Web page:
Joseph Lieberman, then a Democratic senator from Connecticut, had run as Al Gore’s vice presidential running mate in 2000. On Sept. 11, he was the chairman of the Senate Governmental Affairs Committee, which would later be revamped as the Homeland Security and Governmental Affairs Committee. He led the effort in Congress to establish the Department of Homeland Security, as well as a separate National Counterterrorism Center, to oversee nearly two dozen law enforcement and security agencies with a role in domestic defense. He also co-sponsored the law establishing the 9/11 Commission, the bipartisan body that investigated the attack and law enforcement and intelligence agencies’ failure to prevent it. He was also a leading supporter of the U.S.-led invasion of Iraq in early 2003. Lieberman, 79, is now a senior counsel at Kasowitz, Benson, Torres & Friedman.
“People ask, ‘Do you think a Gore-Lieberman administration would have went into Iraq?’ I would say probably not. But you have to really appreciate the mood at the time. There was this general feeling that there were all sorts of signals before 9/11 … during the ‘90s … that we didn’t respond to. We should have seen it coming and acted to stop it. So there’s no question that’s part of the feeling that was in the Bush White House about Iraq. … Maybe it was a step too far as you look back in terms of all of the costs.”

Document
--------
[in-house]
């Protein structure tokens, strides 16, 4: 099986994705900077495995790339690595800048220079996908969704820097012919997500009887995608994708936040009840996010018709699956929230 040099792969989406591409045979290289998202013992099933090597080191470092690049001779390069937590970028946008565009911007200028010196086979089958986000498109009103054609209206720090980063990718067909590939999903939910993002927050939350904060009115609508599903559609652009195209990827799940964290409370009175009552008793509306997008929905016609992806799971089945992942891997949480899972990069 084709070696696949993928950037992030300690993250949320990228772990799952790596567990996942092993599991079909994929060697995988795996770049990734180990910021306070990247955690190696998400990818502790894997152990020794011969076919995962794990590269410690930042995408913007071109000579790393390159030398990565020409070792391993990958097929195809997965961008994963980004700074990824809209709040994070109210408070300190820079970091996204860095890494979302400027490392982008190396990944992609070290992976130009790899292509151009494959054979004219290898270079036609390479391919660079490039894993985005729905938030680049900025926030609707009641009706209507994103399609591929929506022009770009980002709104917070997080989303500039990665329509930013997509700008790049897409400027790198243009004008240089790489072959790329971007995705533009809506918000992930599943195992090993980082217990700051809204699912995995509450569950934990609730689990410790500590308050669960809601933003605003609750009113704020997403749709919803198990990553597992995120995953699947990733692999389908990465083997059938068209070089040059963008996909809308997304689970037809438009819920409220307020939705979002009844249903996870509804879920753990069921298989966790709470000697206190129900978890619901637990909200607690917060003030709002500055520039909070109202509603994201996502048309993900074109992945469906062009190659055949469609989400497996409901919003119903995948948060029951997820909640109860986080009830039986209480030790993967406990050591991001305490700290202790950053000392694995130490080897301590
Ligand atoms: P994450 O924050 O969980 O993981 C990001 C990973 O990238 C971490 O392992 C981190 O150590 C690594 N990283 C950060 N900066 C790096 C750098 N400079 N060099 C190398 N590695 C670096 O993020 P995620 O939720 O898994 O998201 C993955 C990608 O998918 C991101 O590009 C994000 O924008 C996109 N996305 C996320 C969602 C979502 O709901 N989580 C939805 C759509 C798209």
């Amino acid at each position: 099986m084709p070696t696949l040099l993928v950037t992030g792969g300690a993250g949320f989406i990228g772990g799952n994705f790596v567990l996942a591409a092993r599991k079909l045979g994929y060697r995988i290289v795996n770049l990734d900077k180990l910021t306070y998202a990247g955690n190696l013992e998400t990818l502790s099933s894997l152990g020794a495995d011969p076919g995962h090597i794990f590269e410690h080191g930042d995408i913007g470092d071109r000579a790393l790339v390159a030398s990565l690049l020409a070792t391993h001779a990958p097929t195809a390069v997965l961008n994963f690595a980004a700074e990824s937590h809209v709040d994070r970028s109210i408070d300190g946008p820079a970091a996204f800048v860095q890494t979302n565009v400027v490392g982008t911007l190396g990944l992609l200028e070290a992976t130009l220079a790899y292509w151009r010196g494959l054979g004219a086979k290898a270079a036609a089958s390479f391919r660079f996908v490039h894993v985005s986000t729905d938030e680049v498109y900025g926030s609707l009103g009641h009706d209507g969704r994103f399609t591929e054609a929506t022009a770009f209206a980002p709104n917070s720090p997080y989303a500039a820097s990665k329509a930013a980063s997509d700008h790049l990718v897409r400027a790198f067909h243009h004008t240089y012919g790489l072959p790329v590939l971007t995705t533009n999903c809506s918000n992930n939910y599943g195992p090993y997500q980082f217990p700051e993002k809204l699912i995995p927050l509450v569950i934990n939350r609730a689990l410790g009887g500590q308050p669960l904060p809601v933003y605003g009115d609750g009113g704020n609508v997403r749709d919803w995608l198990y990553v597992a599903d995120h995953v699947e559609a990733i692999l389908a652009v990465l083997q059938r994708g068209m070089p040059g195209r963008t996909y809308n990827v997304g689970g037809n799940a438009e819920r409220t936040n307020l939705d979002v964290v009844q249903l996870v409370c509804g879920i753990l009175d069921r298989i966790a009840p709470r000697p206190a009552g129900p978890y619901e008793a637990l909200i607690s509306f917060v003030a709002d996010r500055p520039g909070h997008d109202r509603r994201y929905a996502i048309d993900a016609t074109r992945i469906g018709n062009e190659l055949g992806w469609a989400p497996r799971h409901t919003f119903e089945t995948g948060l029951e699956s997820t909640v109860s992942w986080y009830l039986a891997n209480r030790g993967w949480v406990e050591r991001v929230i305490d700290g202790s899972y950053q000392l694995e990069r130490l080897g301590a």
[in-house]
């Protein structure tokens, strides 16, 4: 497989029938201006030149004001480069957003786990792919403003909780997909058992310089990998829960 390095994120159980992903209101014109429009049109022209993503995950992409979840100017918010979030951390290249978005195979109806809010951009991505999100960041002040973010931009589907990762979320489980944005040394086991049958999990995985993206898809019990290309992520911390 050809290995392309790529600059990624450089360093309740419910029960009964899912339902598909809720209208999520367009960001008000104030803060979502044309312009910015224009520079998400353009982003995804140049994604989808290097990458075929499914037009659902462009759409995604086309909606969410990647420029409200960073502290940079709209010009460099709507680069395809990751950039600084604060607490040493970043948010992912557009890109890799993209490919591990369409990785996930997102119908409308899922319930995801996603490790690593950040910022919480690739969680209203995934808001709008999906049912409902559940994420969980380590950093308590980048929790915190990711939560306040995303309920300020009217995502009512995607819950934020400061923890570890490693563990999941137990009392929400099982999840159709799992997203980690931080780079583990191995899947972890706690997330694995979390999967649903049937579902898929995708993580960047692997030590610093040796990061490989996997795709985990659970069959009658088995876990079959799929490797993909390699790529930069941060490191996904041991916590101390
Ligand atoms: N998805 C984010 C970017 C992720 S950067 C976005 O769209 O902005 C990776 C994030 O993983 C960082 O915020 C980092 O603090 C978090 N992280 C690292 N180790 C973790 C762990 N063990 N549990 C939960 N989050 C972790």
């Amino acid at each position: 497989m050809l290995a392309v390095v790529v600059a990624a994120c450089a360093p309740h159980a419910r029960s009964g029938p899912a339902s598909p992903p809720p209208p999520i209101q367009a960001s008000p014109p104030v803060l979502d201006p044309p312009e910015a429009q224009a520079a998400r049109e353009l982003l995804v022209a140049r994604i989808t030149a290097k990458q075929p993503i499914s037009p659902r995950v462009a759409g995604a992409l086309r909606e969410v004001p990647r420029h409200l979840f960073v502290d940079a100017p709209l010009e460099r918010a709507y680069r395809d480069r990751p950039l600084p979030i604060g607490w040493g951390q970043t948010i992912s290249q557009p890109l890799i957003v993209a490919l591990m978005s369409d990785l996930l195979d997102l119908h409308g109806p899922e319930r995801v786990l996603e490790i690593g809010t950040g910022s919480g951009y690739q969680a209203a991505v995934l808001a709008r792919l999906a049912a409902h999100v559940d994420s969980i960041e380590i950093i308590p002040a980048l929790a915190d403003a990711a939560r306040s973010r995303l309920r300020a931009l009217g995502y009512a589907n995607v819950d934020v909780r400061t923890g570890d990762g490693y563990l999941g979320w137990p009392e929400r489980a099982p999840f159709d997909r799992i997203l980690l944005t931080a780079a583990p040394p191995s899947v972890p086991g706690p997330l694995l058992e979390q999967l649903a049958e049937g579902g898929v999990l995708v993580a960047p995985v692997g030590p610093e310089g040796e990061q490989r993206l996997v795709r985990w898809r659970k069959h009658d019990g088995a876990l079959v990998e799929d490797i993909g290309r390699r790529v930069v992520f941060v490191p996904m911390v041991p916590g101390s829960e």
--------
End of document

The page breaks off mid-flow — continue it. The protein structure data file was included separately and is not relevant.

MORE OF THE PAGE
“You have to look forward with a kind of clarity and imagination about the threats that might come. But you also have to be careful not to fight the last war after it’s over.”
“We learned a lot of lessons about what we didn’t know about the Arab world and the Muslim world. We got pretty good at overthrowing Arab Muslim dictators like Saddam Hussein, but what to do next? We weren’t very informed, as was evidenced by our postwar policy in Iraq, which was a failure. Hopefully we’ve learned from that.”
“There was a memorable [section] in the 9/11 Commission report. The 9/11 attacks were enabled because of a lack of ‘imagination.’ It meant that we couldn’t imagine that people would do what al Qaeda did to us. But the truth is if we had looked at what had happened during the ’90s we could have imagined and should have imagined.”
“You’ve got to be careful not to always fight the last war.”